Take the medicine, you had a chance, you came at it without a plan, only a string of self serving delusions that got you absolutely nowhere. Pull the plug now, learn the lessons, come back in due course with a fresh mandate coupled with a workable plan & try again.
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Old 14th Mar 2019, 10:55
  #6197 (permalink)  
 
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Originally Posted by wiggy View Post
+1........and of course there is the issue of Banks seemingly lobbying Salvini.

Hypocrits.
except that seems to be fake news

https://order-order.com/2019/03/13/c...-bankski-plot/
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Old 14th Mar 2019, 12:44
  #6198 (permalink)  
 
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Having been accused (quite mildly to be fair) of abusing Quitters by using a bit of faux news and rhetoric of theirs against them , something some of them are happy to do with their continual abuse of stayers as snowflakes and traitors they dont like it turned back on them. But as I say they were mild accusations and we are all slowed differences of opinion.
So leaving aside the crookedness of the conservative party and ineptness of labour, pretty much confirming one line description of each for the last 70 odd years here is Bloomberg (not raving commies pinkos etc as far as I recall) about some of the realities facing UL if we do leave and which Quitters have glossed over just to go back to a blue passport for the masses and to continue tax evasion scams for the elite.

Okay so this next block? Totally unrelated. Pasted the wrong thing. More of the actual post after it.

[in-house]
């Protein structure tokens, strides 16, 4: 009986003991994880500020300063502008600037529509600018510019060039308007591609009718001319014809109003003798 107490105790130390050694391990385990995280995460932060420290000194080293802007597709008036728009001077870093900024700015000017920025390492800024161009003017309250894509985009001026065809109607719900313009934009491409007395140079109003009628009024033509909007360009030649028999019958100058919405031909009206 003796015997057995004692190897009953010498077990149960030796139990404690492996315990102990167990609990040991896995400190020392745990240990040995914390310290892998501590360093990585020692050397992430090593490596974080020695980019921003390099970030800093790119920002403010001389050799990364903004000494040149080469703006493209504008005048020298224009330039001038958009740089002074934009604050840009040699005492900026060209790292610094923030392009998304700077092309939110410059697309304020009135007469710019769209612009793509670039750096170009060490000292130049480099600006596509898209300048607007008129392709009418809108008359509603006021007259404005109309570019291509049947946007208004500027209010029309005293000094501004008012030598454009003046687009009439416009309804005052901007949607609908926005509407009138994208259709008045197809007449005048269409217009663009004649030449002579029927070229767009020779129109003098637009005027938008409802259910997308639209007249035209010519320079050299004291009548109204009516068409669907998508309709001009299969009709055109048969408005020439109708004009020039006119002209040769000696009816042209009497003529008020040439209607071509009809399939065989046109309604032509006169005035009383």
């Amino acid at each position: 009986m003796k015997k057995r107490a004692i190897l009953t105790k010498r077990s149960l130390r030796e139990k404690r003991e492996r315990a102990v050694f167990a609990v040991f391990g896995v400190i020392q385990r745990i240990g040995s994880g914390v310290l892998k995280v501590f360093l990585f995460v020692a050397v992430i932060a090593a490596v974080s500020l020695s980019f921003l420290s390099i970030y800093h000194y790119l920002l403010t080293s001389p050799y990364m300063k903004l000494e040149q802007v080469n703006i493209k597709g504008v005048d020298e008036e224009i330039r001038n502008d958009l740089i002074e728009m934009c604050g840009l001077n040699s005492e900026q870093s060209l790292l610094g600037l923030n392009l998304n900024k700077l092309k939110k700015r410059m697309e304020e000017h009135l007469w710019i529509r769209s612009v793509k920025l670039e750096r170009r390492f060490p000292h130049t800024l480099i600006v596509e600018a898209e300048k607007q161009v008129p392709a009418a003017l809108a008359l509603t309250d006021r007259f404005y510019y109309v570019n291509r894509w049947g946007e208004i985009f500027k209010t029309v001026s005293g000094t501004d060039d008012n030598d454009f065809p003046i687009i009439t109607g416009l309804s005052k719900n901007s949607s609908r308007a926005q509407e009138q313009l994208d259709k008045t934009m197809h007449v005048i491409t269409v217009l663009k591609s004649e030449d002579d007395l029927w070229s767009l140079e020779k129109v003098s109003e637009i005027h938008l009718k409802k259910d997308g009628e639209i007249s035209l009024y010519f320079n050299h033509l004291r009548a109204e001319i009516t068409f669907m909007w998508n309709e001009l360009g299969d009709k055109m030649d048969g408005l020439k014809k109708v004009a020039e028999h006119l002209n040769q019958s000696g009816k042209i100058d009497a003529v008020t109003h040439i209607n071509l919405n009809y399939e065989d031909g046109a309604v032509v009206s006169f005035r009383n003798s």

Britain is preparing to return to the 19th century in the event of a hard Brexit ó or at least to experiment with unilateral free trade on a scale unseen since the repeal of agricultural tariffs in 1846 changed the course of history.

But in the modern world, tariffs just are not as important as fans such as President Donald Trump make them out to be. Other barriers, such as regulation, are likely to be the biggest obstacle to trade and cause of damage to the British economy.

The Governmentís plan ó temporary, of course, ministers assure us ó is to allow 87 per cent of the Britainís total imports in tariff-free, compared with about 80 per cent today. Levies would apply only to meat, some dairy products, finished vehicles ó although not car parts ó and a small assortment of other goods. Since no customs controls will be applied at the, shall we say, porous border with Ireland, Britain seems willing to unilaterally allow all goods to be imported tariff-free, at least for a time.

This is in line with advice the Government has been getting from pro-Brexit economists. They argue that unilateral free trade will lower prices for consumers and force firms to compete harder, boosting their productivity. Before Britain repealed its protectionist Corn Laws, a similar argument was made: cheap grain imports would drive down bread prices, allow industrialists to lower wages, and help industry to flourish.

It is politically impossible to make that case today, but a similar argument can be masked by verbiage about a boost to Britainís international competitiveness that would offset the tariffs facing British exports.

It all worked famously in the 19th century, helping to transform Britain from an agricultural power into an industrial power. But the Britainís problem after Brexit will not be the loss of the substantial tariff protections that come with being a European Union member; those, as free traders correctly argue, are as much of a curse as a blessing. The bigger danger is being kept out of European markets by all sorts of other means applied to outsiders and even to some of the blocís newer members.